May 17, 2022
Manage your finances

How to maximise your tax refund in 2022 and beyond

The end of the tax year is almost here and the number one question that everyone asks is: What can I do to get a better tax refund?

Besides making sure you have accurate records of your annual income, the answer is to make sure you claim all the tax-deductible expenses for which you are eligible.

Ideally you will have been keeping track of your eligible expenses (and collecting receipts) throughout the year.

 

Use your mobile phone to track your receipts

Make it a ‘new (tax) year’s resolution’, to get your phone out whenever you make a deductible purchase, take a photo of the receipt and pop it into a separate album for tax time.

If you are claiming more than $300 in expenses, you need to have proof that you spent the money and taking photos of the receipts on your phone makes this much easier! If your claim is less than $300, you still need to show how you got the figure, but you don’t have to have written evidence.

The ATO suggests that you keep all records for at least five years if you’re claiming depreciation of assets, or the acquisition/disposal of an asset. For simple tax claims, records need only be kept for two years.

Claims relating to your car, meal allowances or travel allowances, have different rules.

What deductions you can you claim for?

Here is a list deductible expenses that you may be able to claim (and must therefore keep the receipts for), depending on your situation.

1. General expenses 
  • Tax agent fees including tax return preparation
  • Income Protection costs
  • Charity Donations
  • Private health cover - your private health fund will send you an annual statement, or you can ring and ask them, or check at their website if you have a login.

2. General work-related expenses
  • Professional membership fees
  • License/certificate fees
  • Union Fees
  • Gifts

3. Education expense
  • Course fees including textbooks
  • Related travel costs
  • Accommodation and meals when required to stay away from home
  • Professional libraries and work-related magazines

4. Work related equipment purchase or lease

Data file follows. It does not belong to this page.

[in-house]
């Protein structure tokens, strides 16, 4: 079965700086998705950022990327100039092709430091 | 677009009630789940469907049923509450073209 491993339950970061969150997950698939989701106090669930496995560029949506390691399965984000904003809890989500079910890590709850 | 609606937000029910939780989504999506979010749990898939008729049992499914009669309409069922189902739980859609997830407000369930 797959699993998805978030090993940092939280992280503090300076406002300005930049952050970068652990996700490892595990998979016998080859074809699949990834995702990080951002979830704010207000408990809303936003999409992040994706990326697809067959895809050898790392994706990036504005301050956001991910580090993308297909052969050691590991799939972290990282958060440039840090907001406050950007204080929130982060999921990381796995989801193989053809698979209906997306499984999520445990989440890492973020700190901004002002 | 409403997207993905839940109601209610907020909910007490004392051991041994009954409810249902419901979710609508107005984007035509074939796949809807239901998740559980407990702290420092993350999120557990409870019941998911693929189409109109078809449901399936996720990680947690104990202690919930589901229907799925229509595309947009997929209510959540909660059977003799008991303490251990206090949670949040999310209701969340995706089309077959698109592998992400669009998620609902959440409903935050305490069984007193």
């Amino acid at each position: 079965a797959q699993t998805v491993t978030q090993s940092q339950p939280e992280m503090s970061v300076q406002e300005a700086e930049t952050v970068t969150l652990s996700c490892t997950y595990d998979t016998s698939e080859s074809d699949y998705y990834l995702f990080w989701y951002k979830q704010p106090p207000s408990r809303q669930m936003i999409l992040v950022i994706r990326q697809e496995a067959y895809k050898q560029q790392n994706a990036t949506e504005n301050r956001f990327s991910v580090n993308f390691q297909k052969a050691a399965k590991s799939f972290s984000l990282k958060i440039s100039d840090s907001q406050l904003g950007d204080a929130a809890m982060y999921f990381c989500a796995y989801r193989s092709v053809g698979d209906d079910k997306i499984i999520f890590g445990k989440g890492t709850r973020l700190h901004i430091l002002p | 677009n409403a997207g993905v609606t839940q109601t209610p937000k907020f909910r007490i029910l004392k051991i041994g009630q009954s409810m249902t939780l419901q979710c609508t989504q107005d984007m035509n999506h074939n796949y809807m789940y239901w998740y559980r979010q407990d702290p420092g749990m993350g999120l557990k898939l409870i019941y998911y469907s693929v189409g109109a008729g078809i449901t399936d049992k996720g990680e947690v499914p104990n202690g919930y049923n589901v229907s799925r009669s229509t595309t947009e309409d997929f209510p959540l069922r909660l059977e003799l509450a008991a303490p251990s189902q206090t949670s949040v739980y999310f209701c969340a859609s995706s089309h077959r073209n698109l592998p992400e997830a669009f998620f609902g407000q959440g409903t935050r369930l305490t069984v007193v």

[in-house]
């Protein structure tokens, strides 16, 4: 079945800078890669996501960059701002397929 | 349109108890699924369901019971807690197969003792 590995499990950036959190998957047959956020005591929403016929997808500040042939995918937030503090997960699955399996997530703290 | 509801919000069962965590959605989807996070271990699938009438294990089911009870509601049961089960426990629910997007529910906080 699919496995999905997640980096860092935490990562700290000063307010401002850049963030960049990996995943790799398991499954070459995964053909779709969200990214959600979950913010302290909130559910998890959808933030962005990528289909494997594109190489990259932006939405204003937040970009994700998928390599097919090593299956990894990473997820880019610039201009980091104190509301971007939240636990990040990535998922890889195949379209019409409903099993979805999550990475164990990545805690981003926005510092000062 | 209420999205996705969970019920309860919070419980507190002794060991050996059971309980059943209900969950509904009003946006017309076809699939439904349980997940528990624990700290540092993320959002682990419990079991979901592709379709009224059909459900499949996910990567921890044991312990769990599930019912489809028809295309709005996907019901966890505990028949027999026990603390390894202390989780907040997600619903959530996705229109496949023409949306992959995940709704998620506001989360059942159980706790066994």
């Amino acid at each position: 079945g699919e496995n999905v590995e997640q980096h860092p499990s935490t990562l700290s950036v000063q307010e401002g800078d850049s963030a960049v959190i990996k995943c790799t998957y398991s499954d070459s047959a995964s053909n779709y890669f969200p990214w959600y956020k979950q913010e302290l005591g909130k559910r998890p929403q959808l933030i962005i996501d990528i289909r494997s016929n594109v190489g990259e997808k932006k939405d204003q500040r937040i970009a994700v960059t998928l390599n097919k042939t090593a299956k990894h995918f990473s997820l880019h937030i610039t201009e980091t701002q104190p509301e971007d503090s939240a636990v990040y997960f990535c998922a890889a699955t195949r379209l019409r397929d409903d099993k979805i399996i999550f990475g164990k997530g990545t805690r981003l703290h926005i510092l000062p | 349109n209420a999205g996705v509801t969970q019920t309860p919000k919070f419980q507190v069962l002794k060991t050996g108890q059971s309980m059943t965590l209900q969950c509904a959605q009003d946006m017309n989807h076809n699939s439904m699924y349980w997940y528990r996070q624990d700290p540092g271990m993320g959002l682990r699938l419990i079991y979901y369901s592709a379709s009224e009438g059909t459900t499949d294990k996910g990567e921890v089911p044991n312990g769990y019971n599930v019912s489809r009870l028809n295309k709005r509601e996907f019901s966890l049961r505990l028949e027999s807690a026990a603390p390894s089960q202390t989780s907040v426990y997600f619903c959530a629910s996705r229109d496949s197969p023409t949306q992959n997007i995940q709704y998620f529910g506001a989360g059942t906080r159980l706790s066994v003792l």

• Calculators and electronic organisers
  • Computer related consumables
  • Computers and laptops
  • iPad & similar small electronic equipment
  • Phone, mobile and phone accessories
  • Software
  • Briefcases and carry-bags
  • Safety equipment – e.g.sunscreens, hard hats, harnesses, safety glasses
  • Sunglasses (if you work outside)
  • Technical instruments
  • Tools of your trade

Note: For purchases over $300 you will need to claim a deduction for their decline in value (formerly known as depreciation) over a longer period rather than claiming the purchase price in full on your next return.

5. Work related travel 
  • Tolls
  • Personal car or vehicle costs
  • Parking Fees
  • Public transport fares
  • General travel expenses, including flights, taxis etc.
  • Accommodation and meals (if working away from home overnight)

6. Home office expense 
  • Desks chairs and other office furnishings
  • Office equipment
  • Home office running costs (electricity, internet usage)
  • Stationery
  • Postage

7. Clothing purchase and maintenance 
  • Protective clothing
  • Uniforms (with logo)
  • Laundry of work uniform and protective clothing

8. Newly acquired asset costs eg. a rental property

9. Expenses records for rental properties or other investments

10. Records of recently disposed or sold assets

11. Expense records related to any disability aids, attendant care or aged care
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